Sunday, November 8, 2020

Hiding in Churches

As if there were a woman who would love dogs with you. And walk with dogs in the forest with you.

How hard it was to love the dogs alone, and bury the dogs alone, and miss the dogs alone.

Holes in the sky, holes in the heart. 

And as if there were a way to forgive one's mother, who pleads now for forgiveness in the only language she knows, and as if there were a woman who would help you hear the Great Mother translating that language so you would know what to do. 

As if there were more than as if.

And as if.

Mid-morning I fry leftover pork chops with eggs and onions, which two of the kids eat smothered with the last of last year's ketchup, and one of the kids refuses to eat because killing pigs is no less immoral than killing people (she argues, not unpersuasively).

Sourdough starter unused now for almost a month, the back stairwell unswept for even longer, and the house unpainted for even longer yet.

All the art which is all we make, whatever we call it.

Watching Thirteen Days and stopping every fifteen minutes or so to cry because it makes me miss my father, and crying quietly so as not to disturb anyone, lest you have to explain the silly things that make you cry while missing your father.

As if there were a woman with whom you could miss your father in a way that was like remembering him happily or in a way that such happiness was possible, which would be a kind of healing.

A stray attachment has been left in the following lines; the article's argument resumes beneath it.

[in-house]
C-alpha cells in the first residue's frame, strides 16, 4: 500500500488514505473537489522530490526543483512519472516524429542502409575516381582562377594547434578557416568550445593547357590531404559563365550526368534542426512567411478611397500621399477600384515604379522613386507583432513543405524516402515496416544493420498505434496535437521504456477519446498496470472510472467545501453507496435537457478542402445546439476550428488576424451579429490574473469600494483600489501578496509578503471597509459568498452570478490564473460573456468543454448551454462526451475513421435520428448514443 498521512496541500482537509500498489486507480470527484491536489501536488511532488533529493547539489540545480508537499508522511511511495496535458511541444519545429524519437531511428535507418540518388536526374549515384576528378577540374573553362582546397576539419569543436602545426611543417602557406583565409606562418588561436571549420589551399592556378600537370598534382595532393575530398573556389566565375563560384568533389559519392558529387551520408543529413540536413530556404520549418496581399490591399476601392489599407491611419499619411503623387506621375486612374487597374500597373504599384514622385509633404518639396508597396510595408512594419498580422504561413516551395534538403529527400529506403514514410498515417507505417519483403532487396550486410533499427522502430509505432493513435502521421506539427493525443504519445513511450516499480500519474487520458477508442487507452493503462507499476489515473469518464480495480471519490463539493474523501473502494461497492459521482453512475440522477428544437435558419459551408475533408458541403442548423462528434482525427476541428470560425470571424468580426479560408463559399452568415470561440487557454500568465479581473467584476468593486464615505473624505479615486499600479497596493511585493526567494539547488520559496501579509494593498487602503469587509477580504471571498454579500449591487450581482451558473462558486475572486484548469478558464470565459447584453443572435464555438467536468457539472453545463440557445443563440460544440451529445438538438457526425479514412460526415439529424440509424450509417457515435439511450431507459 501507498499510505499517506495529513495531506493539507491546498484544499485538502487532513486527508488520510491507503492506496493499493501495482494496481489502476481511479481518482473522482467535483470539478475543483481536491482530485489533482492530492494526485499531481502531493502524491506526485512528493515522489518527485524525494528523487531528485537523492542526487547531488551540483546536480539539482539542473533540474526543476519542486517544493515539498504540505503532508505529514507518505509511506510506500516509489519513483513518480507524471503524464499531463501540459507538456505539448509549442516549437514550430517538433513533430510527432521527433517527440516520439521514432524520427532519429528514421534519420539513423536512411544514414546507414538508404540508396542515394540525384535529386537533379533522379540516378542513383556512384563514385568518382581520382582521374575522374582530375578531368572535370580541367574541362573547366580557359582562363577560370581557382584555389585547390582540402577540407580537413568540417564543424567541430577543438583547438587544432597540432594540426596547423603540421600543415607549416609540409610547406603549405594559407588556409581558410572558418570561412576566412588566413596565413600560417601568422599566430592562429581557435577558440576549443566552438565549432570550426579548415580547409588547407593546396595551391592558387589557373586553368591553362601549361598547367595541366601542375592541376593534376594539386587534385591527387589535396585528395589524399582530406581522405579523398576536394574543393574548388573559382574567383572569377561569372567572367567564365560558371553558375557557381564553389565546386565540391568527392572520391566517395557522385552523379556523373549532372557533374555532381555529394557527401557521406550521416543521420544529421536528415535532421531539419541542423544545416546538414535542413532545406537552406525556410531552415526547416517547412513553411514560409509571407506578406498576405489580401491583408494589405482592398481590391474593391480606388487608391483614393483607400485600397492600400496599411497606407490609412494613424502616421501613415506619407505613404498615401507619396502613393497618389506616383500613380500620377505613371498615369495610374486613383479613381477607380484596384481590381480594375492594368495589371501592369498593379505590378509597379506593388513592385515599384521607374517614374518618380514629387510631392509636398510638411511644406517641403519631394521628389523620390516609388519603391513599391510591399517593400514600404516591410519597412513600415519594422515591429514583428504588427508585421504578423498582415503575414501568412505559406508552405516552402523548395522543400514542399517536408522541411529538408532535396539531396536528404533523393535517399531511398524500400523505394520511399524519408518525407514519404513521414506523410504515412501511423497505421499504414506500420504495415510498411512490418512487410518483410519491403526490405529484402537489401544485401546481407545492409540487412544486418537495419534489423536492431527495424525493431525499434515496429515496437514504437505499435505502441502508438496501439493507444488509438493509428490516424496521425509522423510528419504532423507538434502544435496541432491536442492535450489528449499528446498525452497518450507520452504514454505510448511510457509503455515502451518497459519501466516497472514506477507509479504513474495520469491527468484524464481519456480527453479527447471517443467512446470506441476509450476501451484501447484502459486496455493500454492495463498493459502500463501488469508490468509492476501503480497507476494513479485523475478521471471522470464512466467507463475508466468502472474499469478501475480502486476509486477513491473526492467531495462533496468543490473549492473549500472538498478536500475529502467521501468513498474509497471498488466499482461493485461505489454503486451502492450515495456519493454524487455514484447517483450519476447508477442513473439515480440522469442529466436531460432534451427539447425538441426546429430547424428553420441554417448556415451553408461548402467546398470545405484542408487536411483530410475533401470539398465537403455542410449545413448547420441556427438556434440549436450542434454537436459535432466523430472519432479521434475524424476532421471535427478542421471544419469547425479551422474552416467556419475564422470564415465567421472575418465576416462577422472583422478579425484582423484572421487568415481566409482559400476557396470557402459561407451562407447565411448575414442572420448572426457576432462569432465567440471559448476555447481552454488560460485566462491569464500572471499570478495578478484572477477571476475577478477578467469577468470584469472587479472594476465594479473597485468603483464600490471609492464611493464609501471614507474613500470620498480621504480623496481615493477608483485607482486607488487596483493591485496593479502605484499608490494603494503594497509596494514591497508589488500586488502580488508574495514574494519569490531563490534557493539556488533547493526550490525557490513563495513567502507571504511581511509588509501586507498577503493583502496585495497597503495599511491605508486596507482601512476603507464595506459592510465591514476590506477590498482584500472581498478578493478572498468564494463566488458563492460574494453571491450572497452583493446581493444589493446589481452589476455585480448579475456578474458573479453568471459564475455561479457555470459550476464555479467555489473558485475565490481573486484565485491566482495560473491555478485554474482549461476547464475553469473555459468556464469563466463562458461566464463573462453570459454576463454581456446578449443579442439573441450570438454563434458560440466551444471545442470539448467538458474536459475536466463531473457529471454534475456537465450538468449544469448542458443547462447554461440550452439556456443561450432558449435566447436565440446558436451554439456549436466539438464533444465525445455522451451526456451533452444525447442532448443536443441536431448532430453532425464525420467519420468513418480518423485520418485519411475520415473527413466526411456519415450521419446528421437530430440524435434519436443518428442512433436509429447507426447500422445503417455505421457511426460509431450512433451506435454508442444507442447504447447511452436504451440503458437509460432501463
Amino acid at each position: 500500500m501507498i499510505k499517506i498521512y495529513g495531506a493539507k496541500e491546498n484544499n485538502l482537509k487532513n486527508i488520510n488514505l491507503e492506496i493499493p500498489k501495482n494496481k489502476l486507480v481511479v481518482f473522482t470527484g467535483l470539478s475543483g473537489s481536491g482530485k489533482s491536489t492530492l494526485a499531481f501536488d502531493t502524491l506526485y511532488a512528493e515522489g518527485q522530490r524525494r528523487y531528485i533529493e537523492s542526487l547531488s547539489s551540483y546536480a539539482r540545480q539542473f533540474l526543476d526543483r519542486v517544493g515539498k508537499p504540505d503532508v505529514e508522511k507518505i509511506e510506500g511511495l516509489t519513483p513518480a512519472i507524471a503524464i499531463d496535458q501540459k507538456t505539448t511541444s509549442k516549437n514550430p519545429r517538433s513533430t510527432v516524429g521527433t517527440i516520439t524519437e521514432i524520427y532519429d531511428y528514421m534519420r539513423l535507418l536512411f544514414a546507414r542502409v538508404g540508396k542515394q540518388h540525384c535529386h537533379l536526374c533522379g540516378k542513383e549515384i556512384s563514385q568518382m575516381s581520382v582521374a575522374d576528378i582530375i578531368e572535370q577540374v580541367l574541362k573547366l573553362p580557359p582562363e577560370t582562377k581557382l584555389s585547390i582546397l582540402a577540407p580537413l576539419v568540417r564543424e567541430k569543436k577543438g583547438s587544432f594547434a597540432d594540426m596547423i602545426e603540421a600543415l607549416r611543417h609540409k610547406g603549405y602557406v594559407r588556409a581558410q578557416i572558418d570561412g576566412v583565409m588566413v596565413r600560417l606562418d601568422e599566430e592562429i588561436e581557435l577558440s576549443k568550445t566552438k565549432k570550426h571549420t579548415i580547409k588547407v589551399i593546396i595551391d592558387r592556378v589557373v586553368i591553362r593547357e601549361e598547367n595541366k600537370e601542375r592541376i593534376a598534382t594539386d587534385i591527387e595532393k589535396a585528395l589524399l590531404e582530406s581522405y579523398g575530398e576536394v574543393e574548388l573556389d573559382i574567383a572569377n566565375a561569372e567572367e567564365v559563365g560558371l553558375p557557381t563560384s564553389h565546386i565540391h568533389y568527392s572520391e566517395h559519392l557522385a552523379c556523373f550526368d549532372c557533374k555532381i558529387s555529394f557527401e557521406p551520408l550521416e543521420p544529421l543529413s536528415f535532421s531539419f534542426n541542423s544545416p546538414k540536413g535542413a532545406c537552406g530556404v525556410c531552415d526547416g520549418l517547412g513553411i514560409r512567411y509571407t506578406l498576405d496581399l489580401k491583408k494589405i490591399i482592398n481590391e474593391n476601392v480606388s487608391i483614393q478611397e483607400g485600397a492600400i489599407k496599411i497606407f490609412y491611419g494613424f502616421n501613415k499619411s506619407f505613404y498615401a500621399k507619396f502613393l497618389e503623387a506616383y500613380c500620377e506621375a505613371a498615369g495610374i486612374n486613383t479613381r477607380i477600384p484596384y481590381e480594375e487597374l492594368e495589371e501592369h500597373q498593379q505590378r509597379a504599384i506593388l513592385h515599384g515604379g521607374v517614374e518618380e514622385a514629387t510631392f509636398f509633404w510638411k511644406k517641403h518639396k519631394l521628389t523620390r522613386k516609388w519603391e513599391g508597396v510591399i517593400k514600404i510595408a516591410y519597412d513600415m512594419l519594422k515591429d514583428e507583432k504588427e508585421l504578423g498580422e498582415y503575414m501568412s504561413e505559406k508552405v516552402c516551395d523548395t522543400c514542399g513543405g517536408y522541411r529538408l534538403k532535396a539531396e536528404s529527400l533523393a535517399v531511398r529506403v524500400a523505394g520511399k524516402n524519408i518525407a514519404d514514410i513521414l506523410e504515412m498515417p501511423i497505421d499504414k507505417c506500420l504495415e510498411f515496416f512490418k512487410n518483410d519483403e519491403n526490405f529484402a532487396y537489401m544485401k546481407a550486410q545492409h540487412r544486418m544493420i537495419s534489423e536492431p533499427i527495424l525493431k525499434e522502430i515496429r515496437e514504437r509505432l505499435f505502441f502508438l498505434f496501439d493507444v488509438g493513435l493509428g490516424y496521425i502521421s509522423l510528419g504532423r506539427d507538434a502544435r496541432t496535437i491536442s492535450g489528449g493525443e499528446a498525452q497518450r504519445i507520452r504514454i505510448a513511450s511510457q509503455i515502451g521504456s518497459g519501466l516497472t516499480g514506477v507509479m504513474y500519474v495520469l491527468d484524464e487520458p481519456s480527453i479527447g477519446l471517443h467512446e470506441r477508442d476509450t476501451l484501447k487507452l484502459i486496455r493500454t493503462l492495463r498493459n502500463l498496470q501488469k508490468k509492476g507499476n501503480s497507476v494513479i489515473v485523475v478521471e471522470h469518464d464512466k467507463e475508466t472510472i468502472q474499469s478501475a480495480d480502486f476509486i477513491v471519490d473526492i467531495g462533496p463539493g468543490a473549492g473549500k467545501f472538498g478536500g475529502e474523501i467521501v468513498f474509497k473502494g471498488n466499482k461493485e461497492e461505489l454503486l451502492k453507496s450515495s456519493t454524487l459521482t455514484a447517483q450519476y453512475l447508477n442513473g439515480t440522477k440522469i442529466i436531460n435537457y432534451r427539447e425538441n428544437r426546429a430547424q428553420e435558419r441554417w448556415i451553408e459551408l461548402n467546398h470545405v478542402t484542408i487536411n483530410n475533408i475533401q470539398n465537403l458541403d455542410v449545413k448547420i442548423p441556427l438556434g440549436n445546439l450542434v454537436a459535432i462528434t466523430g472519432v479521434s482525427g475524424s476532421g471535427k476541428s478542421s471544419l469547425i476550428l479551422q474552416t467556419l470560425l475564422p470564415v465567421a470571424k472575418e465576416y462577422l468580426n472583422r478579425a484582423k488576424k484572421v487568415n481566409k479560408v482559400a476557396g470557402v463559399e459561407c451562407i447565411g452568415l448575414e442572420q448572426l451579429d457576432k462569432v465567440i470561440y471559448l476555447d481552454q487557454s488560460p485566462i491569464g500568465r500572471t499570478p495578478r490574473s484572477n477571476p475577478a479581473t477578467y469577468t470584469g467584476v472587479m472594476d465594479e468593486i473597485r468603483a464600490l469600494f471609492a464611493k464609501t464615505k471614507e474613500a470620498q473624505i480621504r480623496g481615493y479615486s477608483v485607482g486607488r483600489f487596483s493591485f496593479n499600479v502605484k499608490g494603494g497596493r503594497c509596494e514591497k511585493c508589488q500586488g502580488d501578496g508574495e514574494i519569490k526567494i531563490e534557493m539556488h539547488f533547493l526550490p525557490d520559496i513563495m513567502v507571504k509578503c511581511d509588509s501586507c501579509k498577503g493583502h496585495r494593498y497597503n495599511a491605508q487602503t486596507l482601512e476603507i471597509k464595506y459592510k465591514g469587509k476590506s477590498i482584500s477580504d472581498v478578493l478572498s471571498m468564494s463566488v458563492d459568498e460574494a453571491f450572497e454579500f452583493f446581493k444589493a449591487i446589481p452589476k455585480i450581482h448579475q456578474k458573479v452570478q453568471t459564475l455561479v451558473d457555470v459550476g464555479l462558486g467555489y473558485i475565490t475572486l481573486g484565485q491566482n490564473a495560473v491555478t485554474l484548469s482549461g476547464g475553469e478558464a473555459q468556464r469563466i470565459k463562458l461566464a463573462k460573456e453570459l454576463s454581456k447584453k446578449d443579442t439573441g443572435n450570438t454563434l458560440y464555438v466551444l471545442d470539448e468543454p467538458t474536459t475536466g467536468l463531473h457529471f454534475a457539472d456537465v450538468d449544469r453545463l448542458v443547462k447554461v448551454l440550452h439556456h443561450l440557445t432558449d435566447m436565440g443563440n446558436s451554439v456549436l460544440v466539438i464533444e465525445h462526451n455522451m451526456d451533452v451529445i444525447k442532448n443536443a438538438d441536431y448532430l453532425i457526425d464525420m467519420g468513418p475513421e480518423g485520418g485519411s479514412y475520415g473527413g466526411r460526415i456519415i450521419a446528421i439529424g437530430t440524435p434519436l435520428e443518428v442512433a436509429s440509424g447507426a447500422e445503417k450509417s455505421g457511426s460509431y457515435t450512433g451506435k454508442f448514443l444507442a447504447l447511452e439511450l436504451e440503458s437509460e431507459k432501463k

Dreams at night when it rains which I don't wish on anyone. 

Deaths of the father I don't wish on anybody.

The blind monster I became, wanting only to be loved, and so trying to avoid contact with anybody, lest yet more monstrousness find its way into the already monstrous world. 

And hiding in churches and behind churches. Leonard Cohen trying in vain to argue that our shared hump was an altar. Dan leaving for Paris, me sobbing in a Burlington snowbank begging him not to go and years later a wedding that settled nothing and postponed everything.

Late morning I hang a bifold door between the kitchen and the "white room," which is the crafting room, which Chrisoula asked for, and then reheat tomato soup and eat it watching football with the sound off, knowing that "normal" and "ordinary" are just ways of describing a dream, being okay with it while also wishing it had come to something else.

The gourds this year, and the pumpkins, and the rain this year and the night without end unending. 

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